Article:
RDC's Harris Games Centre on budget, on time to open next year

By Josh Hall and Troy Gillard
August 11, 2017 - 4:23pm Updated: August 12, 2017 - 9:48am

"Iconic." "Wow factor."

That's how Red Deer College president and CEO is describing the Gary W. Harris Canada Games Centre.

On Friday, members of the media were given a full tour of the $88 million facility – one which Ward stressed is not a sportsplex or recreation centre, but rather a building to celebrate health, wellness and sport.

"At the end of the day, partnering with the City, the Canada Games and the province of Alberta ensured that we could take this project that we envisioned as quite smaller into the project you see now,’ Ward said. “We get one shot -- go big or go home -- and we would be regretting a smaller project 10 years from now.”

A year away from opening its doors to the public, the exterior of the building is awfully close to finished. Inside, a hive of busy workers are installing everything from squash courts and running track to the arena floor and classrooms.

The Harris Games Centre is essentially split in half with the great hall acting as a divider between the 1200 seat gymnasium and 1100 seat arena. Dispersed throughout are countless learning spaces including in the Donald Health and Wellness Centre, so named thanks to a generous $3 million contribution from Jack and Joan Donald last fall.

The arena area features seven dressing rooms, future Hockey Alberta headquarters and extra-wide hallways. The ice surface will be convertible between NHL and Olympic sizes. The ice plant was installed by the same company which worked on the brand new Rogers Centre in Edmonton.

What’s more is the building has been designed with the future in mind and the space available to add both a second floor to the Donald Centre on the building’s south side, as well as a second ice rink.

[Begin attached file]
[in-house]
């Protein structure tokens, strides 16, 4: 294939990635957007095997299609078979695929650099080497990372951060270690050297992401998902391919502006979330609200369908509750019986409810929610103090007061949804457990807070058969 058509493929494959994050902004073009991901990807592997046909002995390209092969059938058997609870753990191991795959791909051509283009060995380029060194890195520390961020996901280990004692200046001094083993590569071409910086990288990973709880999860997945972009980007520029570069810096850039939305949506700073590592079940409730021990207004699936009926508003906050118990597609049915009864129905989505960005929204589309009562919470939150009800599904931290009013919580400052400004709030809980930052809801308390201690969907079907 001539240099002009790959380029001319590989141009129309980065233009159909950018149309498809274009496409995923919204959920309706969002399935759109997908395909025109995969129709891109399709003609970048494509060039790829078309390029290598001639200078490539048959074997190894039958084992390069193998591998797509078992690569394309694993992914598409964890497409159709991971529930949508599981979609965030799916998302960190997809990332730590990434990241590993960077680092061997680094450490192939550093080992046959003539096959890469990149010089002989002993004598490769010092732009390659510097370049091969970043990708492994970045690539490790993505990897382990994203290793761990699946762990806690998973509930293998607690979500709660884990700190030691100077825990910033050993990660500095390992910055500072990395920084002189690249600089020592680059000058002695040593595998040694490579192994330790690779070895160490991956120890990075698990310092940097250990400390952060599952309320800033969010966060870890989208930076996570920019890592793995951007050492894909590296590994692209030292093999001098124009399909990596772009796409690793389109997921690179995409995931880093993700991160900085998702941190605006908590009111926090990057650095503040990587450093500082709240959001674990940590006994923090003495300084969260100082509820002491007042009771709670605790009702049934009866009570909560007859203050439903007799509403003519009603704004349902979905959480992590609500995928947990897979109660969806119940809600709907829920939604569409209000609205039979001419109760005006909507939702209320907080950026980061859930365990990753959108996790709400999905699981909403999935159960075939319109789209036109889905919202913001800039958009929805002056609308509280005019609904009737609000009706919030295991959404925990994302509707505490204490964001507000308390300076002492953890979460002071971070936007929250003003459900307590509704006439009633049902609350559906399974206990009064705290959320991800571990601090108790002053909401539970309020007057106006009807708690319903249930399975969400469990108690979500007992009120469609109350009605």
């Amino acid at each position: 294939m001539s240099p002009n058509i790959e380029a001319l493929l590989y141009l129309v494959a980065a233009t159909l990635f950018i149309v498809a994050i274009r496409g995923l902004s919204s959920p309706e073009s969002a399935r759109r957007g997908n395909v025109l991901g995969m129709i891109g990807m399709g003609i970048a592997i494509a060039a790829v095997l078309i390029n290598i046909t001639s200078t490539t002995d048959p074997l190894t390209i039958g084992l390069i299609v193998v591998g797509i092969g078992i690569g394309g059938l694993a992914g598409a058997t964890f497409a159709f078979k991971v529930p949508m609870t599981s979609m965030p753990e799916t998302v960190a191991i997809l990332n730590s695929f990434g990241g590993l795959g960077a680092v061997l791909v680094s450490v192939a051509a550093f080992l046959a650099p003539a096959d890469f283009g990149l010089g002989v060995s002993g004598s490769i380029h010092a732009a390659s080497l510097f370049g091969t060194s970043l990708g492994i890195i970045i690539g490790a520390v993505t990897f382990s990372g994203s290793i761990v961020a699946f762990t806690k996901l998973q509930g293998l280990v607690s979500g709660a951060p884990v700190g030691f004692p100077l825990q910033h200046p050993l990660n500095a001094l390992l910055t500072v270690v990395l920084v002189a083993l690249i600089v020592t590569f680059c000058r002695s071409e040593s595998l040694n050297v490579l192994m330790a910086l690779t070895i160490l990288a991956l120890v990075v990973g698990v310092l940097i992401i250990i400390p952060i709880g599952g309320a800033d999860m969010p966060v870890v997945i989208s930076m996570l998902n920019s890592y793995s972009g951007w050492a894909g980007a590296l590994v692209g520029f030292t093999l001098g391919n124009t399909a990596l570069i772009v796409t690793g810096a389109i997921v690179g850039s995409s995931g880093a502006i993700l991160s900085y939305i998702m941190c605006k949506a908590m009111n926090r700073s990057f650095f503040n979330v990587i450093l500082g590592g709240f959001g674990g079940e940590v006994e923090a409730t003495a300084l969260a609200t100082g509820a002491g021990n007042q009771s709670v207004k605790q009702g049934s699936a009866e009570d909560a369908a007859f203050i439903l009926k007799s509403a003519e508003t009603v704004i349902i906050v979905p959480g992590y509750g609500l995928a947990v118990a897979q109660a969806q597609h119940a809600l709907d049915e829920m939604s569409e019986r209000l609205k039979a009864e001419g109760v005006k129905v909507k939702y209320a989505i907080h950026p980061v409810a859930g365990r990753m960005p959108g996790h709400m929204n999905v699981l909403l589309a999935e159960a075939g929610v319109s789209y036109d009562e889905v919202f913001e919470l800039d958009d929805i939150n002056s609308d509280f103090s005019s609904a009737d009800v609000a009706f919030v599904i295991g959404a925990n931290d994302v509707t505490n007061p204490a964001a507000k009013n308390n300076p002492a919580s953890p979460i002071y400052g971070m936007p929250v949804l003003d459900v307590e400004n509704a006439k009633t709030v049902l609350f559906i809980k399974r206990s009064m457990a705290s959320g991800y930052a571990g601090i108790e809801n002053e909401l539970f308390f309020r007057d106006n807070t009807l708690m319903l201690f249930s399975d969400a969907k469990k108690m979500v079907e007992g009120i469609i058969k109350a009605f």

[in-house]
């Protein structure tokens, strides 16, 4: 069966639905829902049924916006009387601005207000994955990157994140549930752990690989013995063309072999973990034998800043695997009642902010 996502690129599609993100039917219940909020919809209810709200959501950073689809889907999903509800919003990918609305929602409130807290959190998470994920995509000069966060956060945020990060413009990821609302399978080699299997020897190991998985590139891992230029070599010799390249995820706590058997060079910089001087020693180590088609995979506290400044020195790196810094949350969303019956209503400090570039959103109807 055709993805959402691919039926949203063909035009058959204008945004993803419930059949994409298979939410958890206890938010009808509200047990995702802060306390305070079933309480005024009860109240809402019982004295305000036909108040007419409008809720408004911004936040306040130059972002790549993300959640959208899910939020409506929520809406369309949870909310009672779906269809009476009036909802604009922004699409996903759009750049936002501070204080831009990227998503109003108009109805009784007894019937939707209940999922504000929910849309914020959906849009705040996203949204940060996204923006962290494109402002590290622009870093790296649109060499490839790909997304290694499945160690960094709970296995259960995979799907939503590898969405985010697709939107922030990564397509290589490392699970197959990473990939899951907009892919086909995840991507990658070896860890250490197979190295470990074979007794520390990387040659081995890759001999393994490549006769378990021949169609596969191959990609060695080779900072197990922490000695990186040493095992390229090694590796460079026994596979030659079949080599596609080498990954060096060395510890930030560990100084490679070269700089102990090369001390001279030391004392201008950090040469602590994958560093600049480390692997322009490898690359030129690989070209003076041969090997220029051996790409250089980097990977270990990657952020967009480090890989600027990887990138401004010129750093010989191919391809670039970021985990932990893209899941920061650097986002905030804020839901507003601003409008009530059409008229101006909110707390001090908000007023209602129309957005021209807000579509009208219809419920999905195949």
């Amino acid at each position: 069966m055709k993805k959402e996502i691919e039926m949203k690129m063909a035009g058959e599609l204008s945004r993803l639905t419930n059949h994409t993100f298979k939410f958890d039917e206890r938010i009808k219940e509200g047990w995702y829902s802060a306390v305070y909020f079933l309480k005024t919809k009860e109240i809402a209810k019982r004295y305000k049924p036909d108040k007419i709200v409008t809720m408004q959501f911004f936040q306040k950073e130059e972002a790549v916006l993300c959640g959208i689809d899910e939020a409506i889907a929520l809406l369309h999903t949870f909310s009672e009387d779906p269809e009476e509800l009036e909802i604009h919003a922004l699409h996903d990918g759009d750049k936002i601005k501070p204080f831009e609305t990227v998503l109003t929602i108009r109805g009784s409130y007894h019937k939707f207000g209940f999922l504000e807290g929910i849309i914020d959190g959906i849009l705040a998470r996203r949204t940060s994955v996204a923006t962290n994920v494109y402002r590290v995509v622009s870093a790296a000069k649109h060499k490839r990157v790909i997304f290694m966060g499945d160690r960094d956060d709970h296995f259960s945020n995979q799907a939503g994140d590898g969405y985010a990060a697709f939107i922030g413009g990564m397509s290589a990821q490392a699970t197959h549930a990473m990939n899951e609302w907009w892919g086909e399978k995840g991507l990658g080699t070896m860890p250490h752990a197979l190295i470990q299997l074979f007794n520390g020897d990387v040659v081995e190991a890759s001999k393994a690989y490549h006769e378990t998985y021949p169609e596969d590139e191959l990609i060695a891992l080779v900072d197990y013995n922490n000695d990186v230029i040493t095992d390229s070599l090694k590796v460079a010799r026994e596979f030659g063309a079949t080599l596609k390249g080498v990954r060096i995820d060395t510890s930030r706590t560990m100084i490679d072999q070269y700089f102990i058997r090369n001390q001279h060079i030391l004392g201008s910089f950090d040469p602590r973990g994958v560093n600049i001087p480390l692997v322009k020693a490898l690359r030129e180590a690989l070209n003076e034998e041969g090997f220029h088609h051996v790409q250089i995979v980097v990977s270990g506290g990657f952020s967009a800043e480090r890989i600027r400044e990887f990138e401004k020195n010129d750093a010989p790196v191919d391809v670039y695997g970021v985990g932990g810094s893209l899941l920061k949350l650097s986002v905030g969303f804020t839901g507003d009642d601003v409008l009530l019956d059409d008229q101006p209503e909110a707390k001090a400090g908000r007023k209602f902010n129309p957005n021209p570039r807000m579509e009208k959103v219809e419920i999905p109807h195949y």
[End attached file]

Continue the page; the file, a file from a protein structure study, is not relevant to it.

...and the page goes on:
"We'd hoped to get the second arena done at the same time, but it drove the costs beyond what we thought was reasonable for us to manage at this time in our history, so we said look, if we can’t build it now, let's at least set the stage for it,” Ward continued.

The fully barrier-free facility will be one for all Canadians, according to Ward, who noted there are already national championships for volleyball, basketball and hockey lined up for post-2019 Canada Games.

Additionally, the roof of the centre, not counting the great hall, is completely covered with solar panels which will produce one megawatt of energy. A future covered walkway from the Harris Centre to the main campus will also have solar panels. As well, there is a new man-made retention pond to the building's south - which will double as a meditiative area and natural space for students and athletes.

“If we're going to be a polytechnic university, if we're going to be offering degrees,” Ward said, ‘then we need to have world class, first class facilities and this is one of the very best in the country, university or college.”

The Gary W. Harris Canada Games Centre will play host to five sports during the 2019 Canada Winter Games, including squash, short track speed skating, figure skating, wheelchair basketball and badminton.

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